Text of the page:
The law provides a number of guidelines for what makes someone an independent contractor, rather than an employee. Generally, if you have the power to control the manner in which a worker does his or her job, then that person is likely an employee.
If, however, you have little or no control over how the employee does the job, then it is likely that the person is an independent contractor. The line between employee and independent contractor can be blurry, however, and it is extremely important that you take certain precautions in hiring an independent contractor.
As an employer, your obligations to an independent contractor are somewhat different than those that you have to your employees.
There are some advantages to hiring an independent contractor as opposed to a new employee. For instance, you can save money since you will not have to pay benefits or employment contributions. Additionally, independent contractors cannot sue for various employment-related claims such as discrimination or family and medical leave. Finally, contractors can be particularly useful if you need a specific project completed.
As an employer, you have a duty to maintain a safe work environment with adequate tools or instruments for the job if the contract specifies that you will provide them. Your duty of care is normally lower when you have contracted to have repairs done to a specific job site.
Courts will usually hold employers liable where they have hired an independent contractor to do work that is likely to create a risk of harm (such as construction) and where the employer has:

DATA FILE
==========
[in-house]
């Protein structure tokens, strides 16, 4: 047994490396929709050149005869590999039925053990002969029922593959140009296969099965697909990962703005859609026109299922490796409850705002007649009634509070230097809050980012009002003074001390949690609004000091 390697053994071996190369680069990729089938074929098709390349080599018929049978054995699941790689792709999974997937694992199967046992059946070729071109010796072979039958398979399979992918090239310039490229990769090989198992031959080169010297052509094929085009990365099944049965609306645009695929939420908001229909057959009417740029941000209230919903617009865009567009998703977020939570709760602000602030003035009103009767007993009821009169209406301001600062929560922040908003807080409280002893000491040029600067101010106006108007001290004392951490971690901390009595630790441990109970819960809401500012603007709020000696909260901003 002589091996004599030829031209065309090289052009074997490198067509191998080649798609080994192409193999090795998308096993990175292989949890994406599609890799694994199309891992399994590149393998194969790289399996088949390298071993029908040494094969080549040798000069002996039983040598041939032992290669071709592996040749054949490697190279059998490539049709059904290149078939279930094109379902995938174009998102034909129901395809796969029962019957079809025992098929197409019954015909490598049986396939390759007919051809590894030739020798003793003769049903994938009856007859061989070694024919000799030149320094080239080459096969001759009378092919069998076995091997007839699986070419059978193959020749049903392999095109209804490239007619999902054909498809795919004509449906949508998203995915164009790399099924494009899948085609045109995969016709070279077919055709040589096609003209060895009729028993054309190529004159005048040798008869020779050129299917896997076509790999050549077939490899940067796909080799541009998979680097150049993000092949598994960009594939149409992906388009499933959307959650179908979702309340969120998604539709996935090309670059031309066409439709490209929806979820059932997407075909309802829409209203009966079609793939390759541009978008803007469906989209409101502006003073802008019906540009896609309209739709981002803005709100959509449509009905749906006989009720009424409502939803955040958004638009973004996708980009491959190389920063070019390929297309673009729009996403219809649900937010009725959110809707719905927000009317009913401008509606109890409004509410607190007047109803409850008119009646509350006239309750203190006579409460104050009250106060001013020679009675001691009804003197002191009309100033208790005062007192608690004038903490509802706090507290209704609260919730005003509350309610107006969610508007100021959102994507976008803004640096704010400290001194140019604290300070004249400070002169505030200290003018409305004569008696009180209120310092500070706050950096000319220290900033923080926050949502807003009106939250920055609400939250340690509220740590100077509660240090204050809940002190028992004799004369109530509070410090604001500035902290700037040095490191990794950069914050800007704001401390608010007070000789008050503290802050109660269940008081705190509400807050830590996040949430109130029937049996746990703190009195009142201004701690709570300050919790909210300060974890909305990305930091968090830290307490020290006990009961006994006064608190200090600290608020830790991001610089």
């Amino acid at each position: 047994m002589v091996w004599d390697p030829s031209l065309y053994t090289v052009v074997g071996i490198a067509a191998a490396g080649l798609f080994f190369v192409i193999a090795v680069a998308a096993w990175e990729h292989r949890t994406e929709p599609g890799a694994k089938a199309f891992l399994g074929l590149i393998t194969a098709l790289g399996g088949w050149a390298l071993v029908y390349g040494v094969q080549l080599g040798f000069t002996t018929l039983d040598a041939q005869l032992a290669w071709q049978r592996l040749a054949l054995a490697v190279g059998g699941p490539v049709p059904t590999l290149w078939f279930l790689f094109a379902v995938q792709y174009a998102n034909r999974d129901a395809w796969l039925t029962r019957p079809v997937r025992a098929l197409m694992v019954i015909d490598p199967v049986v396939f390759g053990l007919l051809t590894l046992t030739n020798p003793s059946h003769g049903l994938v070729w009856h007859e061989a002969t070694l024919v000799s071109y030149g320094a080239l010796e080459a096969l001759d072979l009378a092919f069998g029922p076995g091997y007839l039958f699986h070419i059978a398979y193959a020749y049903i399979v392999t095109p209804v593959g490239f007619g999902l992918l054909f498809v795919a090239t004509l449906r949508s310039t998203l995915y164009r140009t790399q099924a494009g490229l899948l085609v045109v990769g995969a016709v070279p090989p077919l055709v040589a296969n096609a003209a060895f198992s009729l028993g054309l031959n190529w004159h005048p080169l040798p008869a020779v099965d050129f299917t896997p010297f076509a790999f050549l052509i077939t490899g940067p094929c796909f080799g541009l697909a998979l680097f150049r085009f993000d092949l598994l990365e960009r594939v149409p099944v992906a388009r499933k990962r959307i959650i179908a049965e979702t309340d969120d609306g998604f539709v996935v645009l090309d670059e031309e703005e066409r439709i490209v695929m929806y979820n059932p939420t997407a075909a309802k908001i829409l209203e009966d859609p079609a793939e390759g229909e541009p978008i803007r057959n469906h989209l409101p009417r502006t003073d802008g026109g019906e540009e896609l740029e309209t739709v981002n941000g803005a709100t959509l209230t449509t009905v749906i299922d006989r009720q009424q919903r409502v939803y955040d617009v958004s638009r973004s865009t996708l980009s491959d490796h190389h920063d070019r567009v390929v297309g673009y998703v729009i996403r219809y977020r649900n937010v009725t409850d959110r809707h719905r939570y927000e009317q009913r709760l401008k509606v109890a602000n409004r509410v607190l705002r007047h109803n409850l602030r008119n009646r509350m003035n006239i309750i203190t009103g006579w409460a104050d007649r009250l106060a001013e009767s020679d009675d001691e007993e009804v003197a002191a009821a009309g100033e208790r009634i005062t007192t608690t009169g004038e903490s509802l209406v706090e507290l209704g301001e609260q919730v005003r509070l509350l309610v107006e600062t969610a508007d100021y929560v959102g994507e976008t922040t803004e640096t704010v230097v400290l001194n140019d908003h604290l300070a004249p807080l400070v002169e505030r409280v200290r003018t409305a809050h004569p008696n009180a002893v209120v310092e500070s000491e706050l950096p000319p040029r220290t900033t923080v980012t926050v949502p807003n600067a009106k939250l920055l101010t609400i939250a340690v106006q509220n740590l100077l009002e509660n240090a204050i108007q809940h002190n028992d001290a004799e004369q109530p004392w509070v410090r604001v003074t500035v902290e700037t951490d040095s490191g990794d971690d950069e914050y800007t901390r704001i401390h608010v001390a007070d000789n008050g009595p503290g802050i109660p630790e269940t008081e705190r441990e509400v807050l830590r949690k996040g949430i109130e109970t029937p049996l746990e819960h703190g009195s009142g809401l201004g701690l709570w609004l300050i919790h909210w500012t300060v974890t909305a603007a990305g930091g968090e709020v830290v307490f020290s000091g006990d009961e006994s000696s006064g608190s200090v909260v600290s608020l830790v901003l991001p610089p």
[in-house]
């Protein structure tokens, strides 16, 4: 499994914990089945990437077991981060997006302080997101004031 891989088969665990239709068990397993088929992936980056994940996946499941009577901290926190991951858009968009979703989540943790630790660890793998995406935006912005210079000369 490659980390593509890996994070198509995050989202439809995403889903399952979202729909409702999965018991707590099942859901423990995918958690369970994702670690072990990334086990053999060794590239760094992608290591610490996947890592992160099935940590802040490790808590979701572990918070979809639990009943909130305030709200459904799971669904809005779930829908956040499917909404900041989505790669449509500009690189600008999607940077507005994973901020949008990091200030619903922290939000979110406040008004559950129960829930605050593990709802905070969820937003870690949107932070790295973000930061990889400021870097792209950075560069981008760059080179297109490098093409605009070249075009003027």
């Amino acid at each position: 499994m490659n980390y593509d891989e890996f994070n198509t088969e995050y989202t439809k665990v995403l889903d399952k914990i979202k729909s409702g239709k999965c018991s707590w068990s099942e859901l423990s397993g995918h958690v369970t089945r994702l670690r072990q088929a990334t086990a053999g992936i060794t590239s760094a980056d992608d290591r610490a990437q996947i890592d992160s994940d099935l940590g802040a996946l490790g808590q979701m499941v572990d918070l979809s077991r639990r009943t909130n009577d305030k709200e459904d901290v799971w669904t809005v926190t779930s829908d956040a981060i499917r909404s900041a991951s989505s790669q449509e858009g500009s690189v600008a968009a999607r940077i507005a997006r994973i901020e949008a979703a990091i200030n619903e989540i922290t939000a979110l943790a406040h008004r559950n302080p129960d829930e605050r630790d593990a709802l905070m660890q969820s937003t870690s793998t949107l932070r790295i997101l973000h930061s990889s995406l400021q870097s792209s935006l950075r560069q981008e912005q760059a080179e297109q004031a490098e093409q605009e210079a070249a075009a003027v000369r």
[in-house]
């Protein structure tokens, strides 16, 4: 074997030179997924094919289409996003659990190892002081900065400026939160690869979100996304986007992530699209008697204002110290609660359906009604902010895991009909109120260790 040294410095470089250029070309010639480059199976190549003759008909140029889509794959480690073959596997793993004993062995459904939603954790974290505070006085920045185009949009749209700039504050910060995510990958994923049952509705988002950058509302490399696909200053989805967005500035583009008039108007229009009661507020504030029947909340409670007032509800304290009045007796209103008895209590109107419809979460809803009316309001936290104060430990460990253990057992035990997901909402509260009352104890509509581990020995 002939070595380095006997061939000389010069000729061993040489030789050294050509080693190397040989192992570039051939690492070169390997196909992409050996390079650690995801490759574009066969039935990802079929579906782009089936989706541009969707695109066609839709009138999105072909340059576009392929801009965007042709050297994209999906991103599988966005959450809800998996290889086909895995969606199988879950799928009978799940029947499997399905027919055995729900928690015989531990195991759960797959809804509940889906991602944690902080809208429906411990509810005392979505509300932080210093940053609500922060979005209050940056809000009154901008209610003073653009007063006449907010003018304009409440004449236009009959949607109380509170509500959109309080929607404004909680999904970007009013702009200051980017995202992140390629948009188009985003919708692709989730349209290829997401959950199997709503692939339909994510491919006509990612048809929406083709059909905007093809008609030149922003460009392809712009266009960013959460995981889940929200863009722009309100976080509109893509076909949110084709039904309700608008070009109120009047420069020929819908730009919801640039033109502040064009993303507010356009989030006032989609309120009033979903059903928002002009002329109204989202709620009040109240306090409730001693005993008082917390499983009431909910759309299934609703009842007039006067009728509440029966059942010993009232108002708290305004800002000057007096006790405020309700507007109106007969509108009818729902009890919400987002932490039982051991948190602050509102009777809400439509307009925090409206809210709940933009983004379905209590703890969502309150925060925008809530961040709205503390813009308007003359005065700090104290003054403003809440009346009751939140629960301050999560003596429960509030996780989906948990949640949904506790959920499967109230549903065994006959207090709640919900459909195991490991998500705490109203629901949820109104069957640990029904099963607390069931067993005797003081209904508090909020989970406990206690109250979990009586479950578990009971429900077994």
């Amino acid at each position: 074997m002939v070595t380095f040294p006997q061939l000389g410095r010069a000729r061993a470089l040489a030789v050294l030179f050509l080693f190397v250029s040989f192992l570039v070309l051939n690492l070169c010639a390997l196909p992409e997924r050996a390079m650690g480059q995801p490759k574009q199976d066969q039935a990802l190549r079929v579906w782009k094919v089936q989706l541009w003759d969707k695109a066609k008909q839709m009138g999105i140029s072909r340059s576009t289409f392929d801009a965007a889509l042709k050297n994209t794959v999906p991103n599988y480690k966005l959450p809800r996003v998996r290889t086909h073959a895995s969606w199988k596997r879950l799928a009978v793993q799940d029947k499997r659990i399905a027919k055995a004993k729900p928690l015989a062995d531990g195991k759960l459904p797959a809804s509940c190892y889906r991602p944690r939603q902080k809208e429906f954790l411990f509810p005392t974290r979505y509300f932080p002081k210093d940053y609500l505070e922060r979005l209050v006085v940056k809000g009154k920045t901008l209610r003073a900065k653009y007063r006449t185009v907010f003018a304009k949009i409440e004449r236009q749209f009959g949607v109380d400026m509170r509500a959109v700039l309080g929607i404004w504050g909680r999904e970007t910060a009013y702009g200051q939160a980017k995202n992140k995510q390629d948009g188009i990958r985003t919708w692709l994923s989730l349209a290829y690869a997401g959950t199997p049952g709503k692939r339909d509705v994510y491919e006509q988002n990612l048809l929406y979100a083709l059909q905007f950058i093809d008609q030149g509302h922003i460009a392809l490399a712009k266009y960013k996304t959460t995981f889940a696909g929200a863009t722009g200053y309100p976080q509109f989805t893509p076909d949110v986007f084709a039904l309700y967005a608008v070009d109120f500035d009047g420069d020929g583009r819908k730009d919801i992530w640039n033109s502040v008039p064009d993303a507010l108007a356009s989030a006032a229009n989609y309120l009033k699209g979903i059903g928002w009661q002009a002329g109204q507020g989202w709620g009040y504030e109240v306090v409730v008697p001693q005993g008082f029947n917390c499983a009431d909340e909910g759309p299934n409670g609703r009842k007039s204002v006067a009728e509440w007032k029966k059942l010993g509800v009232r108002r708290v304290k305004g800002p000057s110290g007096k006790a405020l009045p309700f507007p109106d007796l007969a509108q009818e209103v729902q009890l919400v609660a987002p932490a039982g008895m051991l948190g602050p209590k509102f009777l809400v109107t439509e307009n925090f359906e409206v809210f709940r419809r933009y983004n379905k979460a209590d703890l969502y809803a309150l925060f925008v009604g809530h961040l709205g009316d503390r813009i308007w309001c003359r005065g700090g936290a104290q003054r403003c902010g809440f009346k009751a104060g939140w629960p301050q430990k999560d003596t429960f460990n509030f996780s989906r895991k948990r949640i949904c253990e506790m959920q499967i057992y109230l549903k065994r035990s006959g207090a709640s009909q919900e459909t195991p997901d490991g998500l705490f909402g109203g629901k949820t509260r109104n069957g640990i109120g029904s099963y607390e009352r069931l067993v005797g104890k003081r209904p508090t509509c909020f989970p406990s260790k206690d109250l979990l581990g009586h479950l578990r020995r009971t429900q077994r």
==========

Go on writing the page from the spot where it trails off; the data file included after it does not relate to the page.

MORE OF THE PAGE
Additionally, an independent contractor might sue over ownership of creative work. If you are hiring someone to create something for you, they will own it unless it contractual agreement provides for the contrary through a work-for-hire agreement or a licensing agreement.
Employing independent contractors requires that you take certain precautions to protect yourself from liability and maintain a smooth employment relationship.
The contract that you and the independent contractor create is one of the best ways to protect yourself from liability, and should include provisions for the following:
If you have become involved in a dispute with an independent contractor that you have hired, you should contact an attorney immediately who has experience in business and/or contract law. He or she will not only be able to represent you in any actions brought against you, but can also help preserve and protect your rights as an employer.
Last Modified: 02-05-2015 04:32 PM PSTLaw Library Disclaimer
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